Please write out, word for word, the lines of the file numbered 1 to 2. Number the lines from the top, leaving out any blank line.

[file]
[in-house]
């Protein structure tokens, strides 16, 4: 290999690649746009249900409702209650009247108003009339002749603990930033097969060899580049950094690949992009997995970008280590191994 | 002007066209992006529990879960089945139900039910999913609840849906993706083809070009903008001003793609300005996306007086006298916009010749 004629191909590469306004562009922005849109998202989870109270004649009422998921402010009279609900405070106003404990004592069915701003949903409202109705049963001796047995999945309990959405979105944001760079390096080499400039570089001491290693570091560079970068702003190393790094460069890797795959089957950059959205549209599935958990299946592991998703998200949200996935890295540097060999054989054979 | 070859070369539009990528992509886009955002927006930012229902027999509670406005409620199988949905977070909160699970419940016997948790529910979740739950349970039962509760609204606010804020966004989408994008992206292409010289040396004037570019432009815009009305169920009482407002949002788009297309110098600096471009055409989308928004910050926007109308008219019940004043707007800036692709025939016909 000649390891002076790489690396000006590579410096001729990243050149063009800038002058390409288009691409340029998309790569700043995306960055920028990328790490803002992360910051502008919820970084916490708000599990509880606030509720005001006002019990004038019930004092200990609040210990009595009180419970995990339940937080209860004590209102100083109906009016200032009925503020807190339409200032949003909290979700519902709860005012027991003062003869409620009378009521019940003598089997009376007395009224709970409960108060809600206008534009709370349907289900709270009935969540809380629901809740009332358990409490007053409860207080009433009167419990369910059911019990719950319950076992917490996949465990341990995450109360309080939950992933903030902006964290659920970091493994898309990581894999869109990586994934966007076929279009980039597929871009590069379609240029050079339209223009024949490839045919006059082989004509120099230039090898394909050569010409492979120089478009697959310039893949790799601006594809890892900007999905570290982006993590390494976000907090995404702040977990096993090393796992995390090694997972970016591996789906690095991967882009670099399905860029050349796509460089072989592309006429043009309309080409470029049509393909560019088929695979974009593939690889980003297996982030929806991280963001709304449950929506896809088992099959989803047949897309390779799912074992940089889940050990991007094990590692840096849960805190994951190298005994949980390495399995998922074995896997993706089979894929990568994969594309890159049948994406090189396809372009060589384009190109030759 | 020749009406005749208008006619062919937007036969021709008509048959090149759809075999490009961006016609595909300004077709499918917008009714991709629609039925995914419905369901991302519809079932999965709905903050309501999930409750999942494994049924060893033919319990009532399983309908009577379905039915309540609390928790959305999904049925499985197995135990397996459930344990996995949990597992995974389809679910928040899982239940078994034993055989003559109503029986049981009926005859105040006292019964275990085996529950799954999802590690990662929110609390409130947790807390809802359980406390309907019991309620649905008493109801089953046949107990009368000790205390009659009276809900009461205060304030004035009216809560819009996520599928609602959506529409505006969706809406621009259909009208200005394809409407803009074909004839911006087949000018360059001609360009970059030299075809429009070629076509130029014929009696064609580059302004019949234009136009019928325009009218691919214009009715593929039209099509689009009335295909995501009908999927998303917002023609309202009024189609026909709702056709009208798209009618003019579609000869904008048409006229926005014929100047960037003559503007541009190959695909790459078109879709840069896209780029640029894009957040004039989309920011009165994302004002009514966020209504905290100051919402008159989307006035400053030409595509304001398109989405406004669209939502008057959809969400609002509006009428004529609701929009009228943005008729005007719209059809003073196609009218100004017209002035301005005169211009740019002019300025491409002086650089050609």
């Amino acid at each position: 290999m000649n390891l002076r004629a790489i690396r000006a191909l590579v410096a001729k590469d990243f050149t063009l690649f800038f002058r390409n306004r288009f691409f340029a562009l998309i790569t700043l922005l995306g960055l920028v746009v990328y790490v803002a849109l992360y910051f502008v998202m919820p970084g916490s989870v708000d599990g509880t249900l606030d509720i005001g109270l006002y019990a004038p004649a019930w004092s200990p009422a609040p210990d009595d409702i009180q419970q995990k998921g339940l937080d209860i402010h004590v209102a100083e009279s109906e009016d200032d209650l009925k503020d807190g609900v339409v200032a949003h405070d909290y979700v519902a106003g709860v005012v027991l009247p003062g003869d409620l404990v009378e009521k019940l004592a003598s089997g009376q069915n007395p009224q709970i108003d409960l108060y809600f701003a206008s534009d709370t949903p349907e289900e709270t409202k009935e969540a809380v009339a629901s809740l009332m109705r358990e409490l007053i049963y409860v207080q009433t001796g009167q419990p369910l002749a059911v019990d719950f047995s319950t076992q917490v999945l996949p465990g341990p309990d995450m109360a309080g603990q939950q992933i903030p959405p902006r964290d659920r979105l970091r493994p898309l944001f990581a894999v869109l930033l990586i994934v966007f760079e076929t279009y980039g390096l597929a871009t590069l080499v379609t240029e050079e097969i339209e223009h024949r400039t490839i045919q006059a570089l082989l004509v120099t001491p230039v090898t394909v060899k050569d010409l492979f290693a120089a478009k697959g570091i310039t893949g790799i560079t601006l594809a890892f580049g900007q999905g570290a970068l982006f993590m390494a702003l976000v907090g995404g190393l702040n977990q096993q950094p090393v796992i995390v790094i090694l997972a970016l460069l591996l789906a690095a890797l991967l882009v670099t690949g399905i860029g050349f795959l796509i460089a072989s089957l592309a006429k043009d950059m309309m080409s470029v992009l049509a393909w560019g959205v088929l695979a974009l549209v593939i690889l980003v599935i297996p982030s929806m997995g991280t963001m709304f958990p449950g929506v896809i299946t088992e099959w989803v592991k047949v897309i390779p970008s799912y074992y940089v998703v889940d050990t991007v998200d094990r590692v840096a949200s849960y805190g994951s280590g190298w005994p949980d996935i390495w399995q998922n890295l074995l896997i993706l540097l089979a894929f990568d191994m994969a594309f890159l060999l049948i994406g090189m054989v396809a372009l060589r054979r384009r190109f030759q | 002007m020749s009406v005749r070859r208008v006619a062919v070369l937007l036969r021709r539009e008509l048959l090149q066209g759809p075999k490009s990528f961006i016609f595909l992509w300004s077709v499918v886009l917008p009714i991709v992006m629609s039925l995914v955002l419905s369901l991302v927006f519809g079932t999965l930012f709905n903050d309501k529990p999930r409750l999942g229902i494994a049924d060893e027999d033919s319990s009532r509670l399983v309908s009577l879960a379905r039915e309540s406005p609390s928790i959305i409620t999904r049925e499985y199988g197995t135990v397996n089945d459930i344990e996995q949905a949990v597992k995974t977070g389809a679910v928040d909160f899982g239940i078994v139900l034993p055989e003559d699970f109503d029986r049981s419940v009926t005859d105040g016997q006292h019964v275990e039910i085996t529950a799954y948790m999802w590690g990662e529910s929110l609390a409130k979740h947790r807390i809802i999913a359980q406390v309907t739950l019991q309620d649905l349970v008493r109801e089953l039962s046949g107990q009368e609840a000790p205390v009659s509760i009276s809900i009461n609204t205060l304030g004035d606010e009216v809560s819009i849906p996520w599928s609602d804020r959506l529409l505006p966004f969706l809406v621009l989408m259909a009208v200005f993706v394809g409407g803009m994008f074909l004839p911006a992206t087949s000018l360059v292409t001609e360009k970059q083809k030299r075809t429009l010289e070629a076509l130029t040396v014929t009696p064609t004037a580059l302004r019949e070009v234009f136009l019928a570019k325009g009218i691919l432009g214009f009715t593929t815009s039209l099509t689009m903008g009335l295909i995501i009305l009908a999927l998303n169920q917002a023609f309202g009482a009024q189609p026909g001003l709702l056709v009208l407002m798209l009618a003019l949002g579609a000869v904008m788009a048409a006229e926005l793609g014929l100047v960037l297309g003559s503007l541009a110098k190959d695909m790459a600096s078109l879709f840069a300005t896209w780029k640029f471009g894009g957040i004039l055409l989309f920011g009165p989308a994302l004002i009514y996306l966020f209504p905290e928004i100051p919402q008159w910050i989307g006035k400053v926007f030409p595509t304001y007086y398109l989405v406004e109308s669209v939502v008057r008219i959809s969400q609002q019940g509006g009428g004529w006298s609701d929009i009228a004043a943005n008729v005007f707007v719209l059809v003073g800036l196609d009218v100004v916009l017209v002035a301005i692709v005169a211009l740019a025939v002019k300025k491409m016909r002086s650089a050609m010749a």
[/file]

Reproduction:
[in-house]
């Protein structure tokens, strides 16, 4: 290999690649746009249900409702209650009247108003009339002749603990930033097969060899580049950094690949992009997995970008280590191994 | 002007066209992006529990879960089945139900039910999913609840849906993706083809070009903008001003793609300005996306007086006298916009010749 004629191909590469306004562009922005849109998202989870109270004649009422998921402010009279609900405070106003404990004592069915701003949903409202109705049963001796047995999945309990959405979105944001760079390096080499400039570089001491290693570091560079970068702003190393790094460069890797795959089957950059959205549209599935958990299946592991998703998200949200996935890295540097060999054989054979 | 070859070369539009990528992509886009955002927006930012229902027999509670406005409620199988949905977070909160699970419940016997948790529910979740739950349970039962509760609204606010804020966004989408994008992206292409010289040396004037570019432009815009009305169920009482407002949002788009297309110098600096471009055409989308928004910050926007109308008219019940004043707007800036692709025939016909 000649390891002076790489690396000006590579410096001729990243050149063009800038002058390409288009691409340029998309790569700043995306960055920028990328790490803002992360910051502008919820970084916490708000599990509880606030509720005001006002019990004038019930004092200990609040210990009595009180419970995990339940937080209860004590209102100083109906009016200032009925503020807190339409200032949003909290979700519902709860005012027991003062003869409620009378009521019940003598089997009376007395009224709970409960108060809600206008534009709370349907289900709270009935969540809380629901809740009332358990409490007053409860207080009433009167419990369910059911019990719950319950076992917490996949465990341990995450109360309080939950992933903030902006964290659920970091493994898309990581894999869109990586994934966007076929279009980039597929871009590069379609240029050079339209223009024949490839045919006059082989004509120099230039090898394909050569010409492979120089478009697959310039893949790799601006594809890892900007999905570290982006993590390494976000907090995404702040977990096993090393796992995390090694997972970016591996789906690095991967882009670099399905860029050349796509460089072989592309006429043009309309080409470029049509393909560019088929695979974009593939690889980003297996982030929806991280963001709304449950929506896809088992099959989803047949897309390779799912074992940089889940050990991007094990590692840096849960805190994951190298005994949980390495399995998922074995896997993706089979894929990568994969594309890159049948994406090189396809372009060589384009190109030759 | 020749009406005749208008006619062919937007036969021709008509048959090149759809075999490009961006016609595909300004077709499918917008009714991709629609039925995914419905369901991302519809079932999965709905903050309501999930409750999942494994049924060893033919319990009532399983309908009577379905039915309540609390928790959305999904049925499985197995135990397996459930344990996995949990597992995974389809679910928040899982239940078994034993055989003559109503029986049981009926005859105040006292019964275990085996529950799954999802590690990662929110609390409130947790807390809802359980406390309907019991309620649905008493109801089953046949107990009368000790205390009659009276809900009461205060304030004035009216809560819009996520599928609602959506529409505006969706809406621009259909009208200005394809409407803009074909004839911006087949000018360059001609360009970059030299075809429009070629076509130029014929009696064609580059302004019949234009136009019928325009009218691919214009009715593929039209099509689009009335295909995501009908999927998303917002023609309202009024189609026909709702056709009208798209009618003019579609000869904008048409006229926005014929100047960037003559503007541009190959695909790459078109879709840069896209780029640029894009957040004039989309920011009165994302004002009514966020209504905290100051919402008159989307006035400053030409595509304001398109989405406004669209939502008057959809969400609002509006009428004529609701929009009228943005008729005007719209059809003073196609009218100004017209002035301005005169211009740019002019300025491409002086650089050609």